The big, bad hi-fi audio post

Posted on 25 March 2008

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(part one of a series, I’m sure…)

Image: Magneplanar 20.1 by Magnepan of White Bear Lake, Minnesota from http://thf.fr/

…yes, it would be sweet. It’s too bad that the stereo rig above would cost about as much as a new (and loaded) 5 series; add the room treatments and you’re talking more in the range of an M5.

Maybe someday. Until then, I’ve got a big old Harman/Kardon solid state amp driving a nice little set of MMGs that approximate (okay, “very very loosely approximate”) the sound of the setup above–it’s more than enough SPL for the room I’ve got it in, and the room is easily the weakest link in the chain. More on home acoustics in a future post.

Anyway, I’ve never gotten around to building a tube amp for my stereo, but I’d really like to do it someday. I play guitar through either a Pod 2.0 or a Fender Deluxe Reverb reissue that I modified five or six years ago (with NOS RCA 6v6 power tubes, some new Sprague Orange Drop caps and new resistors). It’s no Matchless or Dr. Z, but cranked up above “7,” and run through a 2×12″ cabinet loaded with a Weber Blue Dog and a Silver Bell, it makes power chords kind of sound like three-pack-a-day angels singing the Lacrimosa the morning after an all-night bender.

It’s fantastic, and I want that same vibe with my stereo. Modifying old point-to-point wired tube amps is super easy–all you need is a soldering iron and a solder sucker. Soldering is great fun to do with friends, too, because you never have enough hands to hold all of the caps/resistors/wires, etc. out of the way.

(A brief aside: ever seen Threadless? I’m going to make a t-shirt design of a soldering Shiva playing with vacuum tubes. I hereby declare that idea my own information property. It’s mine!)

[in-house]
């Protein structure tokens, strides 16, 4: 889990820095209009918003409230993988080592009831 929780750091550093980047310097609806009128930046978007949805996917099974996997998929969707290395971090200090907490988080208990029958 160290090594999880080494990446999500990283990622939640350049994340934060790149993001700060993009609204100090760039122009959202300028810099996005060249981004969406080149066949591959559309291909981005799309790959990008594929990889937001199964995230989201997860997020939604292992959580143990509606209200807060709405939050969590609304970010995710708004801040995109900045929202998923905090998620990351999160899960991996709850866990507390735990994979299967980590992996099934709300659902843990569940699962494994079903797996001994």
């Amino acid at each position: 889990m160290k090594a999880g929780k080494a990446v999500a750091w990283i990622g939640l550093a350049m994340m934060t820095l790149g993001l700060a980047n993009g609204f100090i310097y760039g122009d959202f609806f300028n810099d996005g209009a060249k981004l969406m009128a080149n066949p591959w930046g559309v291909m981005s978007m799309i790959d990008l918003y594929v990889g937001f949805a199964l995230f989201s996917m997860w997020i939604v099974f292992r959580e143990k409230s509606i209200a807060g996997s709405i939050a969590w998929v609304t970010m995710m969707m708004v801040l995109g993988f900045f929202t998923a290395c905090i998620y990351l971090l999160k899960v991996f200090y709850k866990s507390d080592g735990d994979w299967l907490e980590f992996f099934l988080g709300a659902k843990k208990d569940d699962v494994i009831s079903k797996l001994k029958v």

Anyway, back to the topic at hand:

  1. Big, quiet, and clean power is a must for Magnepans because of their low efficiency.
  2. Single-ended triode tube power amp designs are an important achievement by our species, akin to high-resolution photography. It shows that we can still value beauty over economy. It’s like the Saturn V or the integrated circuit: Man, sometimes, when we really try, we’re just really good.

So where will I find a potential solution to this problem? With two SET monoblocks, I could live with only 25 watts. Not loud or bassy, but the speakers don’t really do that anyway. For now, I just want the most perfect midrange I can get; I’ve been told that really good bass and treble is expensive. Plus, tubes are pretty. Very pretty.

Enter the 845 power triode:

Yes, the date does read April 15, 1940–apparently we were building glorious-sounding audio devices in 1940. (We were also making beautiful paintings in 1440 and we were composing beautiful oration in 940. We were philosophizing on an epic level in 140 BC. We’re not smarter than the people who came before us, ok? Everyone should be taught in grade school to value things that are old; newer does not always equal better, even in technology.)

Apparently, some people got this lesson. Andrea Ciuffoli must have been one of them; he has designed a single-ended class A 845 schematic and put it online for all to see. It’s way over my head and he uses pricey components, but one day I hope to build something like this. Find more information about his designs here.

For now, I should probably start small by putting together a tube headphone amp better suited for those high-impedance Sennheiser cans that opened my eyes (ears?) when I heard them a couple of years ago. I wish I knew more about electronics so I could just order this stuff and put it together in one night! If I ever get around to starting this project, I will post in detail about it. Promises!

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Posted in: Design, Music, Ramblings